Manchester City survived a serious scare. But in this 3-1 victory at Wolves, Pep Guardiola will take satisfaction from the type of result that too often evaded them as they surrendered their title to Liverpool last season.
Quite literally considering the opposition, who won home and away against City last term.
A raucous come-from-behind victory for Wolves at Molineux in December prompted Guardiola to effectively concede the title before the turn of the year.
And during a nervy second half here, the Catalan must have feared history would repeat itself as Wolves mounted ever-increasing pressure on the City defence.
They threw away a two-goal lead here in their last visit – losing 3-2.
But Gabriel Jesus’ injury-time strike ensured the points, which already look vital, given Liverpool’s perfect start to the campaign.
It was City’s ability to resist Wolves’ fightback that is sure to hearten Guardiola most.
His team were too much of a soft touch last season and too often failed to react in the face of Liverpool’s procession towards the title.
Tired after such a short pre-season, they mustered the resolve to just about stay in control. And at precisely the moment Wolves genuinely believed they could produce a spectacular turnaround, City came up with the perfect response.
Late goals were typical of their back-to-back titles under Guardiola – just as they were for Jurgen Klopp’s champions last season.
Jesus’ goal may not have been a late, late winner like Mo Salah’s penalty against Leeds last week, but it had the feel of one.
That is precisely the strength of character Guardiola wants to see from his players as he seeks a reaction to their dethroning.
That De Bruyne was at the heart of the action as Jesus struck is no surprise.
For long periods Molineux felt a personal stage to showcase his talents.
City may have missed out on Lionel Messi this summer – maybe for good – but in the Belgian they have the Premier League’s finest asset and their own talisman.
De Bruyne – fresh from being named PFA Player of the Year – showed exactly why his peers rate him so highly with a masterful performance.
He can make a football do things that no other player in this country can rival.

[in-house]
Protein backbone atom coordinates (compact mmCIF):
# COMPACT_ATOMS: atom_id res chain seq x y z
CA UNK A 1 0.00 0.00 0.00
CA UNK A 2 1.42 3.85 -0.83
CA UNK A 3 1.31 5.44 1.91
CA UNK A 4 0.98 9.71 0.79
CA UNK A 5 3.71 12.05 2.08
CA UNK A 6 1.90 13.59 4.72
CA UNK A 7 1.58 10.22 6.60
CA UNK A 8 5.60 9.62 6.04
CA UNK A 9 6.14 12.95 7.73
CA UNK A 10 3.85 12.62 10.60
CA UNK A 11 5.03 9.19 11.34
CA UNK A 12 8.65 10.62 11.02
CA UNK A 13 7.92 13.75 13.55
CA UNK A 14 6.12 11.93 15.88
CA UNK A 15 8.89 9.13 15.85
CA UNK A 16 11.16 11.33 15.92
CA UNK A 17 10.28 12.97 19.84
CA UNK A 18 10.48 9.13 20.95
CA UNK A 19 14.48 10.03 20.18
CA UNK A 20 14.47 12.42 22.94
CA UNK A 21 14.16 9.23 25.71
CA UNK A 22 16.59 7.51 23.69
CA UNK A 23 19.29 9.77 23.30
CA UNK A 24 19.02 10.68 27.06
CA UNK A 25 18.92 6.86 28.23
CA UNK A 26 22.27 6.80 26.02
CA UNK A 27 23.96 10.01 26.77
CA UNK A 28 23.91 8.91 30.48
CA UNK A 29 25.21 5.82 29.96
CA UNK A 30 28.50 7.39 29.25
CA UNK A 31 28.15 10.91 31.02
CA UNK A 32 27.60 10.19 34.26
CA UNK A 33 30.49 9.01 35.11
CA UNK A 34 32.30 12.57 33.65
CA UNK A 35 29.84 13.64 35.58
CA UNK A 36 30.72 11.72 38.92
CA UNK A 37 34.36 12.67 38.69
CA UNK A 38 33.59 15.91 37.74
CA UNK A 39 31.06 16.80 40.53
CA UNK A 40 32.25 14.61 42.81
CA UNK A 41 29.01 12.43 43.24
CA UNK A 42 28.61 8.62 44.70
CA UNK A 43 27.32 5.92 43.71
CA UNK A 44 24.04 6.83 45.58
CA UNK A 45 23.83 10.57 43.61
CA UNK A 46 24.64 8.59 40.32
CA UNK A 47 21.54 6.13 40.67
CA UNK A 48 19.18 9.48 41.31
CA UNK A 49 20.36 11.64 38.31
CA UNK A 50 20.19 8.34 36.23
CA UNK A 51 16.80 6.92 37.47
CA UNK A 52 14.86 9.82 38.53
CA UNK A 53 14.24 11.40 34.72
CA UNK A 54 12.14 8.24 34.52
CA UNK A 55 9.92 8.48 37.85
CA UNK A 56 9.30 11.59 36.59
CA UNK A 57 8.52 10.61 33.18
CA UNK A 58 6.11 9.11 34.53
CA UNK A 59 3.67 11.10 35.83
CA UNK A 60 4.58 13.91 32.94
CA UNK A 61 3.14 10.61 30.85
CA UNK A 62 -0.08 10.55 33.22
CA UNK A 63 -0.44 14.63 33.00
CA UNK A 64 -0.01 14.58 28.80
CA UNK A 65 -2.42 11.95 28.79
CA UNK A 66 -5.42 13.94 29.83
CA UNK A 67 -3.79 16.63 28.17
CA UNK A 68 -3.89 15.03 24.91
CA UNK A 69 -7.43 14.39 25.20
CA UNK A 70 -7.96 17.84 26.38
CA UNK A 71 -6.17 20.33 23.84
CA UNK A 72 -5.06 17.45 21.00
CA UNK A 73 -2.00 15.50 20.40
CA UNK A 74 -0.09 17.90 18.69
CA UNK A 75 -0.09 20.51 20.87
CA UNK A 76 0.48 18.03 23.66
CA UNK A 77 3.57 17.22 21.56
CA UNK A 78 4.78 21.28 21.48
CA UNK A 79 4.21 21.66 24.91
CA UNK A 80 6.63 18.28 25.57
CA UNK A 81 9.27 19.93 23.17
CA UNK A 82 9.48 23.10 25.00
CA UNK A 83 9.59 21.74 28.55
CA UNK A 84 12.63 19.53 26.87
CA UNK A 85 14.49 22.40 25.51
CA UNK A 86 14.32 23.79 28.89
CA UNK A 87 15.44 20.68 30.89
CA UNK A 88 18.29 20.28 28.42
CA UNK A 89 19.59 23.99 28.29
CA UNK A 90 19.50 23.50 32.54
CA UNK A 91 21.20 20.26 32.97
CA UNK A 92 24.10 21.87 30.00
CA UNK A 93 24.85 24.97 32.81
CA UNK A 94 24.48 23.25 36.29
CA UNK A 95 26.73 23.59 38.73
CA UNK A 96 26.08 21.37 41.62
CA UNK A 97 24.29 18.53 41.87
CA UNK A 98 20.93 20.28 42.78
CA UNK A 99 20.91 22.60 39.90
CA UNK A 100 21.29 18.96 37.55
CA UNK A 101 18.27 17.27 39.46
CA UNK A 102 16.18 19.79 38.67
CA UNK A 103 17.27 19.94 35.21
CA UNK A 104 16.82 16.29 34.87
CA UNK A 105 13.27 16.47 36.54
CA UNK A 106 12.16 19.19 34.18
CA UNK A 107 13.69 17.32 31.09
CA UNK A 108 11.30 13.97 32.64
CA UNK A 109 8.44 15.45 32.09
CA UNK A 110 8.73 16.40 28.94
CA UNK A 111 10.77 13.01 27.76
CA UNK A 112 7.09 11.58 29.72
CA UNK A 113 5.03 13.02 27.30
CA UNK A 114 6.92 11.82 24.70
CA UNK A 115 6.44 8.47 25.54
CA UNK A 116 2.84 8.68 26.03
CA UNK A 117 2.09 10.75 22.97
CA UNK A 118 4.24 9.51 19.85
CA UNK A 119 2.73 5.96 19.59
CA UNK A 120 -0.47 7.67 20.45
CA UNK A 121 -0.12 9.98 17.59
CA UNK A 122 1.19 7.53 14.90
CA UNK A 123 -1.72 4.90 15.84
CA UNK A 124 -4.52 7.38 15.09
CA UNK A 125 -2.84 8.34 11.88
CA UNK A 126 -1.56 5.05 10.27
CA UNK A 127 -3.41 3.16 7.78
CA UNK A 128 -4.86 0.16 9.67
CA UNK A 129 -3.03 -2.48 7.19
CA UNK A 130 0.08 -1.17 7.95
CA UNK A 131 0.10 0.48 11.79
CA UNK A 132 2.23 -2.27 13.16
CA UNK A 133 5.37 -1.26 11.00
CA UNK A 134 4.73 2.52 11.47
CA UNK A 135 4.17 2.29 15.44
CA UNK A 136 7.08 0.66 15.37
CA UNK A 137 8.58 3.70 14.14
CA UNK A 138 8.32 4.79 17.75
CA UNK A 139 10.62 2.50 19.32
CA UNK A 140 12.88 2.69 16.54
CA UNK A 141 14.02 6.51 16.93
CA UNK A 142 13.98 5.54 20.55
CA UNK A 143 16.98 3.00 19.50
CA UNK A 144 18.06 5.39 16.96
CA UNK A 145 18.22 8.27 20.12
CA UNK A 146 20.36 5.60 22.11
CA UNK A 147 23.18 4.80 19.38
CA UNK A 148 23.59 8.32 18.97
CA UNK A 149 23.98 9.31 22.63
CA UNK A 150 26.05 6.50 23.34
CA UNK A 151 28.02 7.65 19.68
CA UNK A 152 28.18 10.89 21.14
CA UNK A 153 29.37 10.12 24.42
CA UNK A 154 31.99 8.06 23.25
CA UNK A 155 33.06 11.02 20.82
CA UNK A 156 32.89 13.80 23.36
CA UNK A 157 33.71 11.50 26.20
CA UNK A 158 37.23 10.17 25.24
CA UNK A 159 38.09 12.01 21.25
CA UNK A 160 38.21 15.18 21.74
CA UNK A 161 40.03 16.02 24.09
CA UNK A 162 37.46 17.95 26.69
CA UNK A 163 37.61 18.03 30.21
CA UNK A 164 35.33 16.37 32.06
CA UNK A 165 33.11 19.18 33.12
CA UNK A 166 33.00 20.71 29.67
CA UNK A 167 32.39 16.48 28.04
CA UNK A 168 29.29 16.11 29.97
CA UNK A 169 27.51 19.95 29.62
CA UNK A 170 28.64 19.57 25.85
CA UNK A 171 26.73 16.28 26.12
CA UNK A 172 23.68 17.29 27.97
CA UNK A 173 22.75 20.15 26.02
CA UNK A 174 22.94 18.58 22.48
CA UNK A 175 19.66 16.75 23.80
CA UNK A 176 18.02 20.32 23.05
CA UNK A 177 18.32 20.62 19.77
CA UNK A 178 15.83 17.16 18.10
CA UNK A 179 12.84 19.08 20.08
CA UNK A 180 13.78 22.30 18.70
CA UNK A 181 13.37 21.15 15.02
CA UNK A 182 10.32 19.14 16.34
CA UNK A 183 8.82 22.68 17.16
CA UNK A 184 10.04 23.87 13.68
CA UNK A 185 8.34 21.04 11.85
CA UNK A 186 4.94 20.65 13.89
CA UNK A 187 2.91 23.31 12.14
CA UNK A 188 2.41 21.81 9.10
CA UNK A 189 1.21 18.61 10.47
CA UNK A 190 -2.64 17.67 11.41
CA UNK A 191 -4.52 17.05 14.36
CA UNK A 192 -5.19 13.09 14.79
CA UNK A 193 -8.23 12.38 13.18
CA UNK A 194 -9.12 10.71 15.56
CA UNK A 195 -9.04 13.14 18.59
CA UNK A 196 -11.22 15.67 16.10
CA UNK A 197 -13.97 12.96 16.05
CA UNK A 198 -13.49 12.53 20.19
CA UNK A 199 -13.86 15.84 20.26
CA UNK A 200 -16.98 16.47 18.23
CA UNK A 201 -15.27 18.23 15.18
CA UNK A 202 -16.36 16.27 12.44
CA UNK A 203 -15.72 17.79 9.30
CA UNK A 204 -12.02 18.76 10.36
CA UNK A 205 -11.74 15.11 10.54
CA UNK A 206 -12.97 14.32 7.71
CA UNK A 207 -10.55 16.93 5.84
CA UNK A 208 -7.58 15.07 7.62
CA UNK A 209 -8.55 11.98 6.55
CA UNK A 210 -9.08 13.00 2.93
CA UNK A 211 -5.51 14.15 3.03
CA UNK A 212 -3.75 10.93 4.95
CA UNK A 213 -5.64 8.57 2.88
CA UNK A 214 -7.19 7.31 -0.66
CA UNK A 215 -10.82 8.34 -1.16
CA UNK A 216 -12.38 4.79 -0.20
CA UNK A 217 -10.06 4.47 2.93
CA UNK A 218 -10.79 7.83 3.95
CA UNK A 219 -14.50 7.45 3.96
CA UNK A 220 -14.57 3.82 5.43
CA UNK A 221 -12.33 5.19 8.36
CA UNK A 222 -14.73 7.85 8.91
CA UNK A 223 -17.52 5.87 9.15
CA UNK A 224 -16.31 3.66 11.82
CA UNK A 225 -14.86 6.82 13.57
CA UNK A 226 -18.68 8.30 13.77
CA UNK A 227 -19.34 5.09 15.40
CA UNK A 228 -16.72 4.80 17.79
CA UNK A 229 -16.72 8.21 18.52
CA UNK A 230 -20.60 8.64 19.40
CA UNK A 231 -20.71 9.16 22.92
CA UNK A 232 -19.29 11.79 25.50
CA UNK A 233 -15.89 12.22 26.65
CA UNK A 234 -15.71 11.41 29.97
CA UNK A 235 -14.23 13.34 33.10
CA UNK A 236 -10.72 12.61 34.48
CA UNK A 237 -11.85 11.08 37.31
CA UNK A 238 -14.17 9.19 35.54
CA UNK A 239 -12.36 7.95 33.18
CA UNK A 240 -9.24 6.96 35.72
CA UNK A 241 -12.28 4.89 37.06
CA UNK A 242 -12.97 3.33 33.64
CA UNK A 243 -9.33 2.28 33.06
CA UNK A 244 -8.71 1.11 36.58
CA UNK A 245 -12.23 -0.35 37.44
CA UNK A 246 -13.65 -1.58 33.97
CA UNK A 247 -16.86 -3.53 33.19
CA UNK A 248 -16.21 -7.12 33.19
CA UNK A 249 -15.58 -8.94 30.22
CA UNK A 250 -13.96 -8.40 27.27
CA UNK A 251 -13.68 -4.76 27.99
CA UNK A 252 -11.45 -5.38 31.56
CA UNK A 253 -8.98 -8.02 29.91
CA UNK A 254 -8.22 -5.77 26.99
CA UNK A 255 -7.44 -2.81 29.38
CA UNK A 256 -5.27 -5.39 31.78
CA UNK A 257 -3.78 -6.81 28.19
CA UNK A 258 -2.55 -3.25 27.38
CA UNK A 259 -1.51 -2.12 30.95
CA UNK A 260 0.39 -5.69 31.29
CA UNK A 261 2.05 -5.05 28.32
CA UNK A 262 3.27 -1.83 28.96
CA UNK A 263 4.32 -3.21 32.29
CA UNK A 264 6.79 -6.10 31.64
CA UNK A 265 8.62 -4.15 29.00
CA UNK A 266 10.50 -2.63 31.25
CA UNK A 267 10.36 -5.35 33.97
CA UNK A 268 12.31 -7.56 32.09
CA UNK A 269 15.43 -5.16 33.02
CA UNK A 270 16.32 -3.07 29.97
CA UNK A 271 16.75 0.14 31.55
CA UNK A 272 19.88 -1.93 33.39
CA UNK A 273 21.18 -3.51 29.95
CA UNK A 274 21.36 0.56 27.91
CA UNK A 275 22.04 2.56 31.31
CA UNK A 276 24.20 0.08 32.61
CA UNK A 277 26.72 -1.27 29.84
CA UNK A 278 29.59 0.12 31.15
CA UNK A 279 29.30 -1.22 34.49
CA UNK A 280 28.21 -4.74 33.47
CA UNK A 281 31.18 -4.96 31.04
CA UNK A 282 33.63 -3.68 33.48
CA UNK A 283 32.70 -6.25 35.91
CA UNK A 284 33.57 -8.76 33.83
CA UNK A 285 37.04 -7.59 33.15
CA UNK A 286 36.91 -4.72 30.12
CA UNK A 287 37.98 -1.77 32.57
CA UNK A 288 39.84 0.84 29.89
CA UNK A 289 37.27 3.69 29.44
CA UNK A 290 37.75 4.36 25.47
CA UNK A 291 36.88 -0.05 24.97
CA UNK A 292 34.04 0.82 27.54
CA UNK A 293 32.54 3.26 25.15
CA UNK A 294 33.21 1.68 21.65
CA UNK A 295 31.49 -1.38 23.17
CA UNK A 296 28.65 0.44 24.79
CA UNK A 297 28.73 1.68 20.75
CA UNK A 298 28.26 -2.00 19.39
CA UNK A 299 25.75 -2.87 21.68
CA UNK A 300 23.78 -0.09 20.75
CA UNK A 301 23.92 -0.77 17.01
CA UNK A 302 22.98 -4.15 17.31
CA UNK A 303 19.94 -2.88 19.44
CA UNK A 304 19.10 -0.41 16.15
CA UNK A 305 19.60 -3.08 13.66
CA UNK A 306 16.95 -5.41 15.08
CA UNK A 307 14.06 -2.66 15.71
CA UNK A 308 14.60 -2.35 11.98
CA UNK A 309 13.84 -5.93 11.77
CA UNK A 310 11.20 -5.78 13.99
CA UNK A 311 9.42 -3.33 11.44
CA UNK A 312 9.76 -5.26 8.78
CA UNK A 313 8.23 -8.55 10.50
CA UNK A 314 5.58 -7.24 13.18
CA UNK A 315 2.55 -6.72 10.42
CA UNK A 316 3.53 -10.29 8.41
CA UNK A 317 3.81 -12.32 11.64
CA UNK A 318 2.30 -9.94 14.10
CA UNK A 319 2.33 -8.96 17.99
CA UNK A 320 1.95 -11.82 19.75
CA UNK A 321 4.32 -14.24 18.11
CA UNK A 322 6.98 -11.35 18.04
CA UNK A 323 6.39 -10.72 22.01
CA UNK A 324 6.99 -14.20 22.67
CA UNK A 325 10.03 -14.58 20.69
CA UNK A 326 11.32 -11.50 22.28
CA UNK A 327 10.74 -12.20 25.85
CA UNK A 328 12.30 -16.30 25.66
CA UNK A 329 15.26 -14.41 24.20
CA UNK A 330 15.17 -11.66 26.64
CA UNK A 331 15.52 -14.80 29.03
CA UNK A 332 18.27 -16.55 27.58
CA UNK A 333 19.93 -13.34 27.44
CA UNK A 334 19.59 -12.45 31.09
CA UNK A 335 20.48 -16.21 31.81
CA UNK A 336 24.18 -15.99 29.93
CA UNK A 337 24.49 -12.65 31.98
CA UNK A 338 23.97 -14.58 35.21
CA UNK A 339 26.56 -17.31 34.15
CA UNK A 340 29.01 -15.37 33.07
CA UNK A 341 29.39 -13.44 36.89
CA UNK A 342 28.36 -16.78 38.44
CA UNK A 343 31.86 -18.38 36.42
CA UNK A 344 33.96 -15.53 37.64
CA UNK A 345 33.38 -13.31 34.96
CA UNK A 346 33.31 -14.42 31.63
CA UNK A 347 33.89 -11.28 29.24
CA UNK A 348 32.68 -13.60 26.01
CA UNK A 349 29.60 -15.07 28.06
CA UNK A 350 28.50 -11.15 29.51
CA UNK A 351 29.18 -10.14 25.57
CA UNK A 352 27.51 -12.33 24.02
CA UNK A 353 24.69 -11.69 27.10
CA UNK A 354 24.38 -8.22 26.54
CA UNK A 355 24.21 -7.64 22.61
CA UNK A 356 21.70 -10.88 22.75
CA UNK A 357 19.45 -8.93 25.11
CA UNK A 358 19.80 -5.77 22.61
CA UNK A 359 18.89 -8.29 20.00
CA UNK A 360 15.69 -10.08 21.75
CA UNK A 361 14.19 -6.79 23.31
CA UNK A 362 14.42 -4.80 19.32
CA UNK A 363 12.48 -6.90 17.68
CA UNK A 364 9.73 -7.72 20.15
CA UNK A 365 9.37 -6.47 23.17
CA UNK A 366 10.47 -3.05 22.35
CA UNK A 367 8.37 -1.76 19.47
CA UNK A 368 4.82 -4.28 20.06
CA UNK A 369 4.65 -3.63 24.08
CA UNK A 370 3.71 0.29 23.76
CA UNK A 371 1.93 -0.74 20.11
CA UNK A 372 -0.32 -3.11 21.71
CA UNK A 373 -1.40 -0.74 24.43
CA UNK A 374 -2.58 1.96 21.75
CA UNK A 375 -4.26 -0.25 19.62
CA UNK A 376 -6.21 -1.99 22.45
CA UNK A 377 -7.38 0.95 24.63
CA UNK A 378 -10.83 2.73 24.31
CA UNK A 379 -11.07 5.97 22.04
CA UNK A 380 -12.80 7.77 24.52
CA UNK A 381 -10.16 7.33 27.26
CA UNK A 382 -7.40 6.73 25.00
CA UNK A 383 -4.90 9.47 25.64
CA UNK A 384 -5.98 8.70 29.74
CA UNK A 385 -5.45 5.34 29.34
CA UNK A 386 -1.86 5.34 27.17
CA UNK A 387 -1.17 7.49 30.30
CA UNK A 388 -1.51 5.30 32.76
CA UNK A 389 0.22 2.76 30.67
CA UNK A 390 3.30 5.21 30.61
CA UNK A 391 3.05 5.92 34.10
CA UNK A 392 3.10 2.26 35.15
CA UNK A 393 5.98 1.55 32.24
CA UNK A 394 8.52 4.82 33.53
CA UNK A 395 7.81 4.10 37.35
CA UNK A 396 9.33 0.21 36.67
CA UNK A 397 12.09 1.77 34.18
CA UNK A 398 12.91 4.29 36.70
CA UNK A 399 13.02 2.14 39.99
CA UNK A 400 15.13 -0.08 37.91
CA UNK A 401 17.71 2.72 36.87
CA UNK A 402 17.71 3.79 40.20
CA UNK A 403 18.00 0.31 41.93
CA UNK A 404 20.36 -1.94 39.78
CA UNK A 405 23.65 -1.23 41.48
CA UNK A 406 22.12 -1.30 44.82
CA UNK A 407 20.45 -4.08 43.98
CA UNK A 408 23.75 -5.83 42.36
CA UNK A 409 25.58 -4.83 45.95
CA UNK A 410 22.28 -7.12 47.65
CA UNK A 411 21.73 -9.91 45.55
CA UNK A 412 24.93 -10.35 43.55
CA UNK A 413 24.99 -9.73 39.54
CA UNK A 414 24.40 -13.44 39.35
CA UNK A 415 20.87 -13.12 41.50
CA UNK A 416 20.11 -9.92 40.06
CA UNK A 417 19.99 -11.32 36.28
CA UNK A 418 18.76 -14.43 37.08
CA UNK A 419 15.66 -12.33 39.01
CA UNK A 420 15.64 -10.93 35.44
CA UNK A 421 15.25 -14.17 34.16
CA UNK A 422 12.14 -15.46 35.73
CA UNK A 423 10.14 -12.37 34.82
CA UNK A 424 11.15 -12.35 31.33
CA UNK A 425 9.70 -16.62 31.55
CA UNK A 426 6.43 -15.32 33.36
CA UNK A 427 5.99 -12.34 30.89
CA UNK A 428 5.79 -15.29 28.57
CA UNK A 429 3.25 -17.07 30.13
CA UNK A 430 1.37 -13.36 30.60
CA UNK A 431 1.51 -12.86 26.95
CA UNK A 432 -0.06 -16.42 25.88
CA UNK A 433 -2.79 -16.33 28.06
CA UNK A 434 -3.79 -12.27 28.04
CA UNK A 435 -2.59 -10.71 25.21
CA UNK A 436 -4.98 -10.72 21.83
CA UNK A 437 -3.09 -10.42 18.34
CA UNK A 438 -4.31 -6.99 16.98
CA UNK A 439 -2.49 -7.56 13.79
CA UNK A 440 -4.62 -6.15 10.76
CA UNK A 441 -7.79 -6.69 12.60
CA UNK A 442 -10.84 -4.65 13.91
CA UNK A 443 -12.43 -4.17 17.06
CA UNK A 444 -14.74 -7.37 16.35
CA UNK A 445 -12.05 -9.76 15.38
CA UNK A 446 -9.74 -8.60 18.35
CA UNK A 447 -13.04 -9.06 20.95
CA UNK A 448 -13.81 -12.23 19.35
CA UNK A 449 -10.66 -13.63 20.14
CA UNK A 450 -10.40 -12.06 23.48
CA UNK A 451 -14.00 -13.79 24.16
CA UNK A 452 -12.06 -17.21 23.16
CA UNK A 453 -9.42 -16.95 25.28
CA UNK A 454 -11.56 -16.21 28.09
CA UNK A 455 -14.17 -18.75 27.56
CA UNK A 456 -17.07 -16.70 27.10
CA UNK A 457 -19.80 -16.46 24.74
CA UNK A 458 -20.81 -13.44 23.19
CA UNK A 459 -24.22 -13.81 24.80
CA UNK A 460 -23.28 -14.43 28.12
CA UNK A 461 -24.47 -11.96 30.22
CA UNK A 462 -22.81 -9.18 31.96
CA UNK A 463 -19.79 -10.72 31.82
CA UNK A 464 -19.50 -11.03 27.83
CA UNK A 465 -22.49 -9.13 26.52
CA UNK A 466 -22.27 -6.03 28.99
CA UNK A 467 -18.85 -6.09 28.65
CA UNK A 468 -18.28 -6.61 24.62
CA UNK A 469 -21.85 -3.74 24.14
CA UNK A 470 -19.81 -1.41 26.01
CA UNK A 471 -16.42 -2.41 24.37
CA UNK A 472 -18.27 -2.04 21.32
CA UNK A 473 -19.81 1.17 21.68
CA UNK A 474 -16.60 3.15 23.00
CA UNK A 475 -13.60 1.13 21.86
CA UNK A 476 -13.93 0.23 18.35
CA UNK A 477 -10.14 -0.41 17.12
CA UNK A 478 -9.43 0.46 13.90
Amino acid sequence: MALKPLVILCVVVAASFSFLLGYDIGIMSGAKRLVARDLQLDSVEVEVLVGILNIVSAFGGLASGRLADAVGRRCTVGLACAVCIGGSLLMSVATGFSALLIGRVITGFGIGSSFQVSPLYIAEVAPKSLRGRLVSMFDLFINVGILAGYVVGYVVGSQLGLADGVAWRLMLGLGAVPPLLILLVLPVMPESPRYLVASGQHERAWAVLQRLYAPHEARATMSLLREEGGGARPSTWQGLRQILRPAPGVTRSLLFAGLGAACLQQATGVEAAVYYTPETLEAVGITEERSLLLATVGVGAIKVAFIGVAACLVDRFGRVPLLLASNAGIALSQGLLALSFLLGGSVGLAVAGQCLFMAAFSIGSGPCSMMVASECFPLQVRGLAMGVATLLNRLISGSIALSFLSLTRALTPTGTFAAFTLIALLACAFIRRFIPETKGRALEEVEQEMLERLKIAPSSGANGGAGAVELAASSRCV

The precision of his passing is as close to perfection as you could hope to see – so much so that the danger is his brilliance can sometimes be taken for granted. He makes it look so effortless that it can be forgotten just how rare his talent is.
He may not be Messi, but he is the player who raises even this supreme collection of players to greater heights. And if anyone is to inspire Guardiola’s side in their bid to reclaim the title from Liverpool, it is De Bruyne.
He was unplayable – scoring one goal, playing a major role in the other two and creating numerous other chances for City to win by an even greater margin.
His contribution to Jesus’ goal was rather scrappy – snapping at a loose ball around the edge of the Wolves box, which allowed his team-mate to drive forward and fire past Rui Patricio.
But it was certainly vital.
He had put City ahead from the spot after 20 minutes when tempting Romain Saiss to bring him down inside the box.
His perfect pass found Raheem Sterling 12 minutes later and lead to Foden doubling City’s advantage with a driven effort.
At that point the result never looked in doubt, but a much-improved Wolves pushed them to the limit after the break.
Adama Traore began to dominate on the right as Wolves created numerous chances to give themselves a foothold with Jimenez, Daniel Podence and Ruben Neves all coming close as City were forced to retreat further.
When Jimenez headed home it was the least Wolves deserved and set up a thrilling finale.
That was until Jesus struck.
A very dangerous hurdle overcome and a measure of the resolve that will be needed if the title is to find its way back to the Etihad.